1. Modern (your Plus quilt; BYU pixel quilt; and Pixelated heart table runner)

    2. Traditional (Road Fifteen sixteen patch, using sashing; Sixteen Patch, using solids; Postage Stamp quilt, discuss the use of volume; Scrappy Trip)

    3. Just plain pretty (Charley Harper; Granny Square; and Pretty Penny Patch, touching on the use of scale)

    Good luck! I'm sure that whatever you choose, it'll be great!

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  7. The original turning 20. Big pieces are easy to cut and forgiving if they aren't cut perfect. It is what I always recommend to beginners who don't want to just sew squares.

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  8. My very first quilt was a nine patch, learned from a class at church. Rotary cutters were a new and exciting invention. I was hooked.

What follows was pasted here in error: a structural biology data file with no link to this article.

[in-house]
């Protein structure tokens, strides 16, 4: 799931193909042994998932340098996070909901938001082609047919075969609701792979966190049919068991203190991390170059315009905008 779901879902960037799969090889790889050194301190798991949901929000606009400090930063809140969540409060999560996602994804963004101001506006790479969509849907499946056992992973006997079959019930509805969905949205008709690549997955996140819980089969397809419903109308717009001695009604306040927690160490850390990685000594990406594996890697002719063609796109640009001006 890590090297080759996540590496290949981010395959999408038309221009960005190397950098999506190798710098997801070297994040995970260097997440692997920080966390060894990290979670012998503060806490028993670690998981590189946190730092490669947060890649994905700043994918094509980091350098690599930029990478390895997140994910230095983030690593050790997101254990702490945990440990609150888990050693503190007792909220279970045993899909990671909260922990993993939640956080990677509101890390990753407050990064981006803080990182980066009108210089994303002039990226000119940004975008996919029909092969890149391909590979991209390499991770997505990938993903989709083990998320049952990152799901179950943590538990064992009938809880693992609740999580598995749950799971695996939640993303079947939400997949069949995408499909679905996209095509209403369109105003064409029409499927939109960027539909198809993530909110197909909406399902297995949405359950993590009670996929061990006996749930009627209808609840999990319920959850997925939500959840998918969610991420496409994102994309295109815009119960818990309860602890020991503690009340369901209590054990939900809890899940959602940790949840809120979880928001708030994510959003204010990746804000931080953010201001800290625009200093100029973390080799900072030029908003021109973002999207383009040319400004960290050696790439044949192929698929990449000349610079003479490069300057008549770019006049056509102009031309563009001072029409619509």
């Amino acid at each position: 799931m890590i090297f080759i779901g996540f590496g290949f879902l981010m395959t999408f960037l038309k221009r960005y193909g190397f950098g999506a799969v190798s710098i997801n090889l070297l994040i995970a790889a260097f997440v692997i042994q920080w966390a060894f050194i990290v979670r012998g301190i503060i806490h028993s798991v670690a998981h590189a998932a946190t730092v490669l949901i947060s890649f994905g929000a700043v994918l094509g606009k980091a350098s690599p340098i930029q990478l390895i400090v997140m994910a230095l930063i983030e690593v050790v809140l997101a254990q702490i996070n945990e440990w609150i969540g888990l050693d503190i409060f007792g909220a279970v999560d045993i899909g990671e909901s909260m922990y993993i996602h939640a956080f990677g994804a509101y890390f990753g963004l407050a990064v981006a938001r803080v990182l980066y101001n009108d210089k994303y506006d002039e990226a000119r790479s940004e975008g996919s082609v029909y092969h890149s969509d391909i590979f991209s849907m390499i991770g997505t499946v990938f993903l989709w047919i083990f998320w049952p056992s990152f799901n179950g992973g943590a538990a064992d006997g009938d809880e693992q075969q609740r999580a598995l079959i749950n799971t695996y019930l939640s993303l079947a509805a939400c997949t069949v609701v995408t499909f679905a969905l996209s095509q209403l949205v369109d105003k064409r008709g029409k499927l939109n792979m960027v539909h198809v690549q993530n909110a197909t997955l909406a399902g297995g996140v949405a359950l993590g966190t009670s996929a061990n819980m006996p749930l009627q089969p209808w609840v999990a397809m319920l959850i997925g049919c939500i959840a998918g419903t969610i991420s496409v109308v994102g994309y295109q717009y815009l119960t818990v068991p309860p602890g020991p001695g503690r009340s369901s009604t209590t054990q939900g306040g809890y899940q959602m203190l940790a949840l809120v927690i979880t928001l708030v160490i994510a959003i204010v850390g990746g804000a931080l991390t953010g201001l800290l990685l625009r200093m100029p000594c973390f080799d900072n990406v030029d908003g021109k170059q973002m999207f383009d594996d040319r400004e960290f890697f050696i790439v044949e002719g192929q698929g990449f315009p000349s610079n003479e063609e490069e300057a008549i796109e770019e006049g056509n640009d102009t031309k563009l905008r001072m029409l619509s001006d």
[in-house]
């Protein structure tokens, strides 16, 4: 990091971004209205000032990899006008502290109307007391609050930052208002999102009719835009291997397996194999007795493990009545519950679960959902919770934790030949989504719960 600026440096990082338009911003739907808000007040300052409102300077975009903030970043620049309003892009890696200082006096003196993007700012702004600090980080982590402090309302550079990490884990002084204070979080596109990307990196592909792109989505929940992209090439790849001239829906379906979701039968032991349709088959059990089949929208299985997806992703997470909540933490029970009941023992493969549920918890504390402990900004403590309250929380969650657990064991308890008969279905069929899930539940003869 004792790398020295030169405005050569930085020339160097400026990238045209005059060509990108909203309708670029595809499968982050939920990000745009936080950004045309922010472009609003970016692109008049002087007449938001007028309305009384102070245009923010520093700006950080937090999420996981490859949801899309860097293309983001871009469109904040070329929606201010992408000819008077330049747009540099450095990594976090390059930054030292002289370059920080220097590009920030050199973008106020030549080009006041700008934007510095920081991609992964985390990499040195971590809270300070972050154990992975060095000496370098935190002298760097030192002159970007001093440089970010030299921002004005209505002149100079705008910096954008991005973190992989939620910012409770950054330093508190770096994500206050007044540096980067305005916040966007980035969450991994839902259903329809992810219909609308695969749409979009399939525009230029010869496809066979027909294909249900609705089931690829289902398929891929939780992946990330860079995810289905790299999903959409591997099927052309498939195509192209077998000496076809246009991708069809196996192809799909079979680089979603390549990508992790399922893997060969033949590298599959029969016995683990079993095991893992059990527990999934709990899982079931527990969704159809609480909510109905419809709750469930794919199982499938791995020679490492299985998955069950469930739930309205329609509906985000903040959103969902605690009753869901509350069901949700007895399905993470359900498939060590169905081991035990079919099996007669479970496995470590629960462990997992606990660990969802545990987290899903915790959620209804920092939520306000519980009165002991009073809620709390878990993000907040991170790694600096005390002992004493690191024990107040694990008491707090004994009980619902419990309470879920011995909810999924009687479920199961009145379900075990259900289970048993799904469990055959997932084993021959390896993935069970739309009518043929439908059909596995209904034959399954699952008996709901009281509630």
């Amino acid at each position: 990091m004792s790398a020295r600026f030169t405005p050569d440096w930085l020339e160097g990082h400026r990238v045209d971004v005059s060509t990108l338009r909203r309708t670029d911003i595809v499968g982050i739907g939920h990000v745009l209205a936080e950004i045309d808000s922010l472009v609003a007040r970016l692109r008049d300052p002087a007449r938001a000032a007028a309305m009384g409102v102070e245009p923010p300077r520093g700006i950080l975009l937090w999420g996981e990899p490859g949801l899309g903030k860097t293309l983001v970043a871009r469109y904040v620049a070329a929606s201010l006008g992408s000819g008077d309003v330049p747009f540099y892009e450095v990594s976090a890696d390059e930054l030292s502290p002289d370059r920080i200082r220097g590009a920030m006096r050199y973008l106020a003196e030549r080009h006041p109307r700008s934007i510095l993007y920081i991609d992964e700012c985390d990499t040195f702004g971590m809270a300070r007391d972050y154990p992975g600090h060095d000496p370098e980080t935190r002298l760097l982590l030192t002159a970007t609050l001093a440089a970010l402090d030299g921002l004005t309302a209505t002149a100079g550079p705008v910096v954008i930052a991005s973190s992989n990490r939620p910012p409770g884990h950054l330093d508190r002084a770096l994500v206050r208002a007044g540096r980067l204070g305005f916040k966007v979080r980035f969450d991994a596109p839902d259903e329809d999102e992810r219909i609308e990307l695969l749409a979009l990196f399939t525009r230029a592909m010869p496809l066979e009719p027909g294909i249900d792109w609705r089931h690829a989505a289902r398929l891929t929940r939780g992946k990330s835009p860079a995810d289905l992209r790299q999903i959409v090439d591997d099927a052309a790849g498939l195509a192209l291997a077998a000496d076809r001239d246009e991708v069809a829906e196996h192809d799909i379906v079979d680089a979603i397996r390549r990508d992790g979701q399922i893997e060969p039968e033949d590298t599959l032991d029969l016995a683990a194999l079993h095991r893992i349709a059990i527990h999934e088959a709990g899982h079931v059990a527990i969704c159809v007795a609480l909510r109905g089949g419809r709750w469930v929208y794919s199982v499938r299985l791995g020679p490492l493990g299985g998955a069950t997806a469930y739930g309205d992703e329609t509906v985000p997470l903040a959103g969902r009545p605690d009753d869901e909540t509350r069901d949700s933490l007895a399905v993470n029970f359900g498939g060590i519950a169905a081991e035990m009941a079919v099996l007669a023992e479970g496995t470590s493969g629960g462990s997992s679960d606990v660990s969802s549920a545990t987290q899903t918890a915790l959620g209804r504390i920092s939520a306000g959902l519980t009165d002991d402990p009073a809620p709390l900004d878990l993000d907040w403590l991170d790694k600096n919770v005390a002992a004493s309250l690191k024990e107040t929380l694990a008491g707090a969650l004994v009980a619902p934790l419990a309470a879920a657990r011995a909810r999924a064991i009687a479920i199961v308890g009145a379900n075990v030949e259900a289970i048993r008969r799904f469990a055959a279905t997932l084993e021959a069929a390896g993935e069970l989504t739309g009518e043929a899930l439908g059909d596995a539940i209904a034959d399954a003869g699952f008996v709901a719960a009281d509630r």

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  9. How about a rail fence pattern. That was my first quilt class. If you use jelly rolls the cutting is done. You didn't mention the level of quilters in your group.

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  10. I'm a huge fan of Kristy Daum's Modernized D9P. It's a great twist on a traditional block, and having everything cut beforehand is easy since you just need 5 inch blocks (or whatever size you want). Great for beginners! http://stlouisfolkvictorian.blogspot.com/2012/07/modernized-d9p.html

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  11. Rail fence is always a good beginner quilt too. Long strips to sew and then some sub cutting to make the blocks then they can see the pattern forming very quickly.
    Have fun!

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  12. Such a clever block! Sounds like your church group is going to be a fun challenge. I have no suggestions other than just be encouraging. From teaching computer classes at the library, I've found that classes in general are really there not to necessarily instill knowledge but to give people confidence and guidance to try new things themselves :)